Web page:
Tuesday, March 21, 2006


Sometimes the right message is delivered by the wrong messenger (and instead of being heeded, incites open resistance).

Fifteen years ago, Carlos Salinas de Gortari was the darling of the international business community. He was haled as one who understood the multinational, private enterprise, international finance dimensions of third world development. Indeed, there would be no impetus toward free trade today if CSG had not championed NAFTA (as Americans call it).

Unfortunately, toward the end of his sexenio, it became obvious that the Salinas' regime was rife with corruption, and that his free trade and privitization moves had transformed some millionaires into billionaires, but made subsistence farmers, workers, and even certain segments of the middle class more vulnerable. When he left office in 1994, Salinas became an icon of scorn, with cartoon drawings of a chupacabras figure with the head of Salinas, and a caption "se busca" (a sort of wanted poster).

Now, Salinas is warning his countrymen (well, if he still lived in this country they would be his countrymen) that Andres Manuel Lopez Obrador could undo two decades of progress on the international economic front.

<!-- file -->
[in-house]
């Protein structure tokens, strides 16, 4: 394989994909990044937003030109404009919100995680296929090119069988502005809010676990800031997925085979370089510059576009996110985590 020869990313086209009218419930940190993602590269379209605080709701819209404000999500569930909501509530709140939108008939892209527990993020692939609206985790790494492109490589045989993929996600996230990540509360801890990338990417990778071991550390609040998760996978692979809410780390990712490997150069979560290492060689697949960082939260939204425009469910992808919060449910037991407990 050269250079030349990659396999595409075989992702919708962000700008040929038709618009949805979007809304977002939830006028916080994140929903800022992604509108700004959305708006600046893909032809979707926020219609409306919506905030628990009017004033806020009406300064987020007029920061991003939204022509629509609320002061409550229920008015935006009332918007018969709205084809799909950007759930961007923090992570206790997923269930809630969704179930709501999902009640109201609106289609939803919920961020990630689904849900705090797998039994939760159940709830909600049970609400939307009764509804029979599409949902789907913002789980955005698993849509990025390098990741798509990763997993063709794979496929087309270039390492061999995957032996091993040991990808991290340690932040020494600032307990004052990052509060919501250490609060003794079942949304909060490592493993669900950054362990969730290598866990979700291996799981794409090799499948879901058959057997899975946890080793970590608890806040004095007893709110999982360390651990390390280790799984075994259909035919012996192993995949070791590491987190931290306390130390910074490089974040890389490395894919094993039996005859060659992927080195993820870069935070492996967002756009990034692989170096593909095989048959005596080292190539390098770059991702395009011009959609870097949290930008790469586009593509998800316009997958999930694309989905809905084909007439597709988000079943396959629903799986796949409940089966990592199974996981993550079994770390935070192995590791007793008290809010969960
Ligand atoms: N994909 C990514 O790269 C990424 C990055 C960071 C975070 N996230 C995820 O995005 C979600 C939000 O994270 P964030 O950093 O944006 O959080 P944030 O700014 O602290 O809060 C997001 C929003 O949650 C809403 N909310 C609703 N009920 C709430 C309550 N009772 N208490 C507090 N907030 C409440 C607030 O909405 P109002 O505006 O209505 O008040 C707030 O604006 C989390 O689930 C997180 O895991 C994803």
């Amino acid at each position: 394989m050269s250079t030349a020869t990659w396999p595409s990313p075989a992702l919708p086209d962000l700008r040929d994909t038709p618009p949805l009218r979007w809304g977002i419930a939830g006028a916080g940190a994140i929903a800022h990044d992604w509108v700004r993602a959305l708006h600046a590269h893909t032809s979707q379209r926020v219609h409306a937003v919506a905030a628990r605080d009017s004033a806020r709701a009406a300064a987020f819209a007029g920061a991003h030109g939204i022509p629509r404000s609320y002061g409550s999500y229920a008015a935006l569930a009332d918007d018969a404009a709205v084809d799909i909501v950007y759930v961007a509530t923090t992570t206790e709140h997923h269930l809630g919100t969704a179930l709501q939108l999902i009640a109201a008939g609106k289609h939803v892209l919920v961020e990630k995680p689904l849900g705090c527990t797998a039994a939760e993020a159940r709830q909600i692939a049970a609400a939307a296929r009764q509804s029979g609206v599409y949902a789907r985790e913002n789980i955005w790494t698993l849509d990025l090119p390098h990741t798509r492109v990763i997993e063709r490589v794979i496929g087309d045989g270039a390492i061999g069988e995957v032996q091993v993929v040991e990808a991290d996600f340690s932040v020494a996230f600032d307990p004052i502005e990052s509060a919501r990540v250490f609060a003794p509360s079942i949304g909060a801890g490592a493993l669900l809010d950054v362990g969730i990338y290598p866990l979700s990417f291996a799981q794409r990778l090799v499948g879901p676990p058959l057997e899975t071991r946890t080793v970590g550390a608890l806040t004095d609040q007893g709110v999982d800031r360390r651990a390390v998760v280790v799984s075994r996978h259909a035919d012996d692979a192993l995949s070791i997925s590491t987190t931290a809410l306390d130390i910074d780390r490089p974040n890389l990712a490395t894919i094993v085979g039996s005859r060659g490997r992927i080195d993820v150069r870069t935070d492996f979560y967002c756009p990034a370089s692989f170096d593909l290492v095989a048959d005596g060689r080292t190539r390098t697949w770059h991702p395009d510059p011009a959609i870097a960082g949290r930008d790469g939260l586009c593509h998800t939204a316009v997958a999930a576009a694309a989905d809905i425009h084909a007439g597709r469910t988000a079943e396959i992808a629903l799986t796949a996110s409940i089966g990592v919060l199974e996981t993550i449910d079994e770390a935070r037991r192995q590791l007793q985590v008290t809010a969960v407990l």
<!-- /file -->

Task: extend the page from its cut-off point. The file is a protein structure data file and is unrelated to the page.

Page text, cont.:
If AMLO actually followed through on his promises, that would be the result.
However, Salinas is the wrong messenger. Many poor Mexicans regard this ex-president as a mouthpiece for international bankers, and when Salinas critises AMLO, this may vindicate his standing ("Wow, AMLO is really going to sock it to the bankers, Yeh!").

There is another ex-president of Mexico, at least as well respected by economists worldwide. Ernesto Zedillo lacks much of the Salinas baggage. Zedillo writes a quarterly column for Forbes, but has otherwise chosen a largely academic life during retirement. Perhaps it is time for Zedillo to speak out on the shape of Mexican politics in 2006.


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